Crockford: Generally the team knows when it's time. Management finds out a lot later. The team is getting beat up pretty regularly, making too many bugs; the code's too big, it's too slow; we're falling behind. They know why. It's not because they became stupider or lazier. It's because the code base is no longer serving the purpose that it needs to.
Josh Bloch on different personality types amongst programmers, leading to different specializations:
...I'm not proud of this [lack of IDE jockey skills]. Engineers have things that they're good at and things they're not so good at. There are people who would like to pretend that this isn't so, that engineers are interchangeale, and that everyone can and should be a total generalist. But this ignores the fact that there are people who are stunningly good at certain things and not necessarily so good at other things. If you force them all to do everything, you'll probably make mediocre products.
In particular there are some people who, in Kevin Bourrillion's words, "lack the empathy gene." You aren't going to be a good API designer or language designer if you can't put yourself in the shoes of an ordinary programmer trying to use your API or language to get something done. Some people are good API and language designers, though. Then there are people who are stunningly good at the technical aspects of language design where they can say, "Oh this will make the ting not LALR(1) and you need to tweak it in just such a way." That's an incredibly useful skill. But it's no substitute for having the empathy gene and knowing that you have this awful language that's unusable.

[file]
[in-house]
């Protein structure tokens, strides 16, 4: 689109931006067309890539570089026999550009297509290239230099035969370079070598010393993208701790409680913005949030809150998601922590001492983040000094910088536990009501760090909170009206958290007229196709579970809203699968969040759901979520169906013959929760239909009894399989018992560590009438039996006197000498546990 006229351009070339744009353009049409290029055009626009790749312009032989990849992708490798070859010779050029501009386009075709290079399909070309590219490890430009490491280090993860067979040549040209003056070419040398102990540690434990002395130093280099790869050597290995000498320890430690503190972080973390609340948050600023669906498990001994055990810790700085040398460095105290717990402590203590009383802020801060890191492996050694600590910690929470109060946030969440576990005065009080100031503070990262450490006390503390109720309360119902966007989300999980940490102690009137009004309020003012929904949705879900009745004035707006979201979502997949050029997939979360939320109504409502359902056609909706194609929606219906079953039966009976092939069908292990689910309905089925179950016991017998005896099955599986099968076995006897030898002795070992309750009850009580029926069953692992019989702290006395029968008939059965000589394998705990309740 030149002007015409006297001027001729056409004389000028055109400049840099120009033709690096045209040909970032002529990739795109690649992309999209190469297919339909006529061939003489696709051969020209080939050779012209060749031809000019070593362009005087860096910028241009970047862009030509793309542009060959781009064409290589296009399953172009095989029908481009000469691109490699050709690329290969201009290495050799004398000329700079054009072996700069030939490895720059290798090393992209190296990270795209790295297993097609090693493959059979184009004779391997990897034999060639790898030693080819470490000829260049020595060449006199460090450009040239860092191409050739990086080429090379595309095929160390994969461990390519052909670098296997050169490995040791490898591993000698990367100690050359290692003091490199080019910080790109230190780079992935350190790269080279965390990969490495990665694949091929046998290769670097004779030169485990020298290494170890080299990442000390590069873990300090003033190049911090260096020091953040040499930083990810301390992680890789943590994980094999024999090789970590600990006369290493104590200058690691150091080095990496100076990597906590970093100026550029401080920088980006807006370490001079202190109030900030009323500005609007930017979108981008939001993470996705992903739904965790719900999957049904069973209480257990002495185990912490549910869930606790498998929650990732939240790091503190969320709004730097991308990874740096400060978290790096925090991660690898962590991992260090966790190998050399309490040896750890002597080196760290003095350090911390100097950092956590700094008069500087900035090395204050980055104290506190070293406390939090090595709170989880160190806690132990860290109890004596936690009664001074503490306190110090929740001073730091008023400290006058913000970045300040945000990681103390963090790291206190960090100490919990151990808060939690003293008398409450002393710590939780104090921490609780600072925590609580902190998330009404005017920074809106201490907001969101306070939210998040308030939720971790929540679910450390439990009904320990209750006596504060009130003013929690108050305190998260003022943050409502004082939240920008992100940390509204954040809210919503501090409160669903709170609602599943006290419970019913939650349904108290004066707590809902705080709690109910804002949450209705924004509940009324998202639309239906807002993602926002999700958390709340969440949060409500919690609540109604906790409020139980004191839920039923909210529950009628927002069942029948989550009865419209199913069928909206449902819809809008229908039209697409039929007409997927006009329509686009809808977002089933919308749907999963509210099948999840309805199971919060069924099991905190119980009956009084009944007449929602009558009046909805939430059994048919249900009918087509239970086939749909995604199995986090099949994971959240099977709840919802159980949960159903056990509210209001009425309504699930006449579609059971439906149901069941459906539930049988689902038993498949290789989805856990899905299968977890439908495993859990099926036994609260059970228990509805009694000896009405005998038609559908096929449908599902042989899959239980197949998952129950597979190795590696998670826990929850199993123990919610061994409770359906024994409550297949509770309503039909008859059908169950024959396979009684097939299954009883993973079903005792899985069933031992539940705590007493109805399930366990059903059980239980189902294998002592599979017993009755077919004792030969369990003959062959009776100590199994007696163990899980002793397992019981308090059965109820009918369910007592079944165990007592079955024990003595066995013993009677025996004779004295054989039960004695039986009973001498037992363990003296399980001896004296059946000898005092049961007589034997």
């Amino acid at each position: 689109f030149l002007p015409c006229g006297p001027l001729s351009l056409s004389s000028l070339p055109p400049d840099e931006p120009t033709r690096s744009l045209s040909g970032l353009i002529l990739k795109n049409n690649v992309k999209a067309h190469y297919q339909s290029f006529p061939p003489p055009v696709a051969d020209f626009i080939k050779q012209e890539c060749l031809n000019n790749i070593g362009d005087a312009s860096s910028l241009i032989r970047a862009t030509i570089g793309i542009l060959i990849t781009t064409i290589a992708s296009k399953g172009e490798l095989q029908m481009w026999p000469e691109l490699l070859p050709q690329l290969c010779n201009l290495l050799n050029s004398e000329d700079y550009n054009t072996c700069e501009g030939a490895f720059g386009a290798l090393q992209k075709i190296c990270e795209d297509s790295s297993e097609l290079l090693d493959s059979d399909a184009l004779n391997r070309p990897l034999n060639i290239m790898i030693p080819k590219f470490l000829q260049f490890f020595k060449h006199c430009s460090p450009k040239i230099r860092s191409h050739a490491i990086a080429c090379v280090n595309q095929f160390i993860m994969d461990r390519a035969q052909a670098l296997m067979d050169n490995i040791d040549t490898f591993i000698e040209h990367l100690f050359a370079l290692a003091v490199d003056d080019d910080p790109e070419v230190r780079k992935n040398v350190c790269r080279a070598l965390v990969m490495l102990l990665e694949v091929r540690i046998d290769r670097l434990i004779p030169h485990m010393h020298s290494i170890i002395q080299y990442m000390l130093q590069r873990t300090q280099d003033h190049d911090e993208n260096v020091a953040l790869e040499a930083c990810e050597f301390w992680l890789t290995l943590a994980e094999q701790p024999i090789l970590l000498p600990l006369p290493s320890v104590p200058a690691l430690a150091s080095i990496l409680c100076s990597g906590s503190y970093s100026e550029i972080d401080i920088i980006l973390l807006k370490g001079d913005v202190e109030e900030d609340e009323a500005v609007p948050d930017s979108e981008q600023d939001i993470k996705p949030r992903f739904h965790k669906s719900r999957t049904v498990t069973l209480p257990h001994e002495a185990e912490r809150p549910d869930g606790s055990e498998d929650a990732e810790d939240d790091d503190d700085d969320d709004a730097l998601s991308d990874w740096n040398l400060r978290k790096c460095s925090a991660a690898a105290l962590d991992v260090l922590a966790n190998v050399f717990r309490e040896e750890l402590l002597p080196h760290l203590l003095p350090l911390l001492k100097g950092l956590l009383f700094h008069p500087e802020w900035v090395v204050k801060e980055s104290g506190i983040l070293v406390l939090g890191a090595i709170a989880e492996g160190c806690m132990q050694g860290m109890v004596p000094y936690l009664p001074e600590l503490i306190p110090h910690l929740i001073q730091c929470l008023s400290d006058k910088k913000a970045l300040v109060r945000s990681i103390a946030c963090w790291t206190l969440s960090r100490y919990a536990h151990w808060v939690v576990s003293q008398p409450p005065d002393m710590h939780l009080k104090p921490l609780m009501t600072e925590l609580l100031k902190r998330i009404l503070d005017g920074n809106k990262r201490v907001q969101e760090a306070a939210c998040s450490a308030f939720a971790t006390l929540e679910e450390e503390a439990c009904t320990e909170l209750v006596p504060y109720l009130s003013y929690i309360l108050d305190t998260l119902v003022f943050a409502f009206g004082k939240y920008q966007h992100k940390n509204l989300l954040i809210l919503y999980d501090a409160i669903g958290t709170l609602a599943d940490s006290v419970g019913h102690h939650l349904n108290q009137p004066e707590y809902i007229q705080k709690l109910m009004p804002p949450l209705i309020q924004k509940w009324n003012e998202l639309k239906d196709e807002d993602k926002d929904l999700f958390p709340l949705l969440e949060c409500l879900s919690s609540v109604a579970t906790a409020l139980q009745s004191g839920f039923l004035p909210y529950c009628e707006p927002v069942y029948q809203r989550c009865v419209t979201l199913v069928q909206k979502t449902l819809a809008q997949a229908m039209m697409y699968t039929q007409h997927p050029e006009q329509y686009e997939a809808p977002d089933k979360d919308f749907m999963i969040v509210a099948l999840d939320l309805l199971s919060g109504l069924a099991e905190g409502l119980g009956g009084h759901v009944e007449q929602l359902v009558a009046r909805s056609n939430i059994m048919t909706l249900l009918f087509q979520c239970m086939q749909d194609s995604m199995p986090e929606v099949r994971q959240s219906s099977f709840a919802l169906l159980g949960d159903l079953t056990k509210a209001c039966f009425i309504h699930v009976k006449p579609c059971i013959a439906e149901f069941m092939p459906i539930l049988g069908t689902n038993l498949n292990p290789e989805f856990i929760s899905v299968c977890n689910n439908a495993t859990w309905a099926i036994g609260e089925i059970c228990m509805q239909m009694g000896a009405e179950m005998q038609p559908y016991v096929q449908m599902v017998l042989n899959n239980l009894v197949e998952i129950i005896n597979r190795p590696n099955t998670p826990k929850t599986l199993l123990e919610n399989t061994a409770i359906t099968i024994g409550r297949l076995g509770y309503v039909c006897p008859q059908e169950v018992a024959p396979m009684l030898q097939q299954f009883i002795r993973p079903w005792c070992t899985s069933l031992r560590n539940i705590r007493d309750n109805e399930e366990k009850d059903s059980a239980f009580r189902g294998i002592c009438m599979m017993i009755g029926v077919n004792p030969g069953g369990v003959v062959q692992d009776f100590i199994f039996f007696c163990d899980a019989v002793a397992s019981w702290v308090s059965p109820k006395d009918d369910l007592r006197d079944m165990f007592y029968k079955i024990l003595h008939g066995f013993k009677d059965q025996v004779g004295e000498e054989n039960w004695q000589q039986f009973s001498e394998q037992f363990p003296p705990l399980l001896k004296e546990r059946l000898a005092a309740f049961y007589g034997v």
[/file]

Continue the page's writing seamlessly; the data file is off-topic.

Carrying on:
As a professional technical writer, I hope that nobody listens to Josh and Kevin on that "empathy" thing. I earn my keep writing documentation for APIs which aaaaalmost make sense but not quite. If folks start designing APIs that make sense to other folks, then I may have to learn a new profession.
More from Josh Bloch:
Siebel: Was there real user pressure for generics [in Java]? Were people complaining that the lack of generics was stopping them from writing software?
Bloch: Were real engineers bitching about the lack of generics [in Java]? I think the unfortunate answer to that question is no, they weren't. I think I was guilty of putting in something because it was neat. And because it felt like the right thing to do.
Heck, I like the idea of generics, too. Why didn't real engineers bitch about the boilerplate code? Maybe because they'd been driven away from Java by that boilerplate? Oh, wait, this isn't an inspiring conversation, this is a conversation of regret. And what a coincidence, we're talking about programming languages. Let's move on...
Really interesting to me as someone who wants to discourage makes-sense APIs for programmers and who's interested when someone gets all like Jane Goodall amongst the programmers is Simon Peyton-Jones talking about some research going on at Microsoft:
Siebel: For you, what about the relation between research and actually programming?